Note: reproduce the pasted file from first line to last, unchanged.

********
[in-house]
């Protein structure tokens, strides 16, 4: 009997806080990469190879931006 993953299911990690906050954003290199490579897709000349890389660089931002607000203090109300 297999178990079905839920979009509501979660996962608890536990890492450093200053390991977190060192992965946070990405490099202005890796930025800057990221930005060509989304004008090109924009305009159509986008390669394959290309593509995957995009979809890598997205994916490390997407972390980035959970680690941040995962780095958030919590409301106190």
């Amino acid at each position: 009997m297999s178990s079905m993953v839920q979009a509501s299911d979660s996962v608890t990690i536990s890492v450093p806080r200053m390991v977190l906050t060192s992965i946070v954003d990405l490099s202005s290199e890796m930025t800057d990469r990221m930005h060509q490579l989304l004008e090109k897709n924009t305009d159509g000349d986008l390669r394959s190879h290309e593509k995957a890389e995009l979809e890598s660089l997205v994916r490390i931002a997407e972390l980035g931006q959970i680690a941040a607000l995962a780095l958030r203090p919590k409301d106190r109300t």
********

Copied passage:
[in-house]
């Protein structure tokens, strides 16, 4: 009997806080990469190879931006 993953299911990690906050954003290199490579897709000349890389660089931002607000203090109300 297999178990079905839920979009509501979660996962608890536990890492450093200053390991977190060192992965946070990405490099202005890796930025800057990221930005060509989304004008090109924009305009159509986008390669394959290309593509995957995009979809890598997205994916490390997407972390980035959970680690941040995962780095958030919590409301106190």
């Amino acid at each position: 009997m297999s178990s079905m993953v839920q979009a509501s299911d979660s996962v608890t990690i536990s890492v450093p806080r200053m390991v977190l906050t060192s992965i946070v954003d990405l490099s202005s290199e890796m930025t800057d990469r990221m930005h060509q490579l989304l004008e090109k897709n924009t305009d159509g000349d986008l390669r394959s190879h290309e593509k995957a890389e995009l979809e890598s660089l997205v994916r490390i931002a997407e972390l980035g931006q959970i680690a941040a607000l995962a780095l958030r203090p919590k409301d106190r109300t």